Step 5: Final

The nice thing about making it this way is that you can let it activate at a specific angle. Another way to make a tilt switch like this is using a ball bearing inside a tube, which is very sensitive.

Since you are making a SPDP (actually SPCO according to wikipedia, since it has a "all off" position) switch, you need to put it together and see where you need to drill holes for the contacts. Stack the disks and ring with the ring and washer as the middle layer (bolded for those who do not understand). Put the #10-32 screw through the center and tighten it. Now you can rotate it and see where you should drill your holes for the contact screws (this might actually take some CAD work if you want ultimate precision).

Drill the holes with the drill bit, and screw in the #8-32 machine screws. Tighten everything with a nut, connect some wires to the three screws, and secure each wire with another nut.

To assemble it, stack it in this order
washer (inside the ring)
tighten with screws

You can drill more holes so you can choose the angle later

Test it with a multimeter

You are done, now you can connect the wires to a R/C car controller
<p>hey frank!!!!!!!!!!!!!!!!!!!!! can u plzzzzzzzzzzzzz............... tell it is only a circular thing with holes in it?????????????</p>
@diy_bloke <br>i think he used 3 screws so he can switch it anyway he tilt it. (may it be counter/clockwise)
great idea. Not entirely sure why you need 3 screws rather than 2. <br> <br>you could make it more versatile by just using 1 through screw and one bolt that has it's head in the space between the discs. You then would not need to dril additional holes for various switching positions. Just put it in th eright position and tigthen the center screw
so basically it works like a normal switch excepy like a see saw.....i want to make one for a project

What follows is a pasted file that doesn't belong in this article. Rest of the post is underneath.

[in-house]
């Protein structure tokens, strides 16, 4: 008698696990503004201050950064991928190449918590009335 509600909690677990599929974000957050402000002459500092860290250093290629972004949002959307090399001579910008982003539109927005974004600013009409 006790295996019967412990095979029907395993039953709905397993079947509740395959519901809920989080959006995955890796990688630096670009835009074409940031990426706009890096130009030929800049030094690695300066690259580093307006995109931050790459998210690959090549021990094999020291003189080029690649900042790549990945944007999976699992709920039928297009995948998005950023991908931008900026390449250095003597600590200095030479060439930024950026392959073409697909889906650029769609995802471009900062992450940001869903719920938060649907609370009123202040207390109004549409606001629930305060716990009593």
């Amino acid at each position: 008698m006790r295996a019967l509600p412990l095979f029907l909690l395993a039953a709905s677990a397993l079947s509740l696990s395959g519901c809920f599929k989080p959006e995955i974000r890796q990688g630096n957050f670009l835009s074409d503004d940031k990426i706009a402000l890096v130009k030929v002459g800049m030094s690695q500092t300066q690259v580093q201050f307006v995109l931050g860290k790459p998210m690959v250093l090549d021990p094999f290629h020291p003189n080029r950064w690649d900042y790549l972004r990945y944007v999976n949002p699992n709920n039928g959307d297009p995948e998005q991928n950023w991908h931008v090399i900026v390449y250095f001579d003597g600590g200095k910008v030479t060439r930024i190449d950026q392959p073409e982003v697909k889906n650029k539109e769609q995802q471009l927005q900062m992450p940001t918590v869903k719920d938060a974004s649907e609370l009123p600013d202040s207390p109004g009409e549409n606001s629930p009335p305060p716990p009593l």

LOL this Instructable got featured today but it was published back in 2007!
so... would it be possible to make a wireless "in-air" kind of mouse with this? that'd be cool! or hang this from a string with a pulley connected to the ceiling for a really unique switch!
this kind of switch would make a very crude and jerky mouse(it only has on or off) a better idea for a tilt controlled mouse would be the tube with a ball bearing and a strip of resistive material(like a slider pot). that way it moves faster the more you tilt it.
Me and my friend are experimenting with a resistor consisting of two strips of paper covered in pencil, the paper will be rolled up and there will be a conductive roller inside, this is to make a crude accelerometer
How about this: Take a round plastic box, like a snuff box, put a metal disk on the bottom so that it not quite touches the edges, securing it with an electrical contact screw in the center of the box and the disk. Take a piece of electricaly conductive plastic foam (Anti static foam used for shipping ICs etc.) and cut a strip that fits around the inside wall of the snuff box. Secure the foam with two electrical contact screws, leaving a small gap between the ends of the foam. Drop in a marble sized steel ball bearing and allow it to roll around making contact between the disk and the foam making a tilt sensing pot or resistor.